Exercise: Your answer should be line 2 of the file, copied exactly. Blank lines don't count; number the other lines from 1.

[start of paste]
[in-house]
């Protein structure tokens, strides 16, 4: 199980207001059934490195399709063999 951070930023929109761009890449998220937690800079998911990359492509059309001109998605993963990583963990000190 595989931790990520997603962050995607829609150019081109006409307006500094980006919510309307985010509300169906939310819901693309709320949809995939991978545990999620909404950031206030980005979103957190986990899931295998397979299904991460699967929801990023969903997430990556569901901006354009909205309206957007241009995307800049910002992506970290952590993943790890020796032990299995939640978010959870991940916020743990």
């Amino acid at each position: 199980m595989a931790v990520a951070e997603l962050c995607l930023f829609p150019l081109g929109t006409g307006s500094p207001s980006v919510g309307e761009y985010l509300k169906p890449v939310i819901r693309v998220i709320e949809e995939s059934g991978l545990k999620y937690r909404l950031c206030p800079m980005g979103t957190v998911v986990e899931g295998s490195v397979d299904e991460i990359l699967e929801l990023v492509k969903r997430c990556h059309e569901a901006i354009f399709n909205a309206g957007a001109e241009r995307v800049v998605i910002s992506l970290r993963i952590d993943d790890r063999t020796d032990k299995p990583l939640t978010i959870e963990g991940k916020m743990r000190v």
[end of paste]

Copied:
């Protein structure tokens, strides 16, 4: 199980207001059934490195399709063999 951070930023929109761009890449998220937690800079998911990359492509059309001109998605993963990583963990000190 595989931790990520997603962050995607829609150019081109006409307006500094980006919510309307985010509300169906939310819901693309709320949809995939991978545990999620909404950031206030980005979103957190986990899931295998397979299904991460699967929801990023969903997430990556569901901006354009909205309206957007241009995307800049910002992506970290952590993943790890020796032990299995939640978010959870991940916020743990």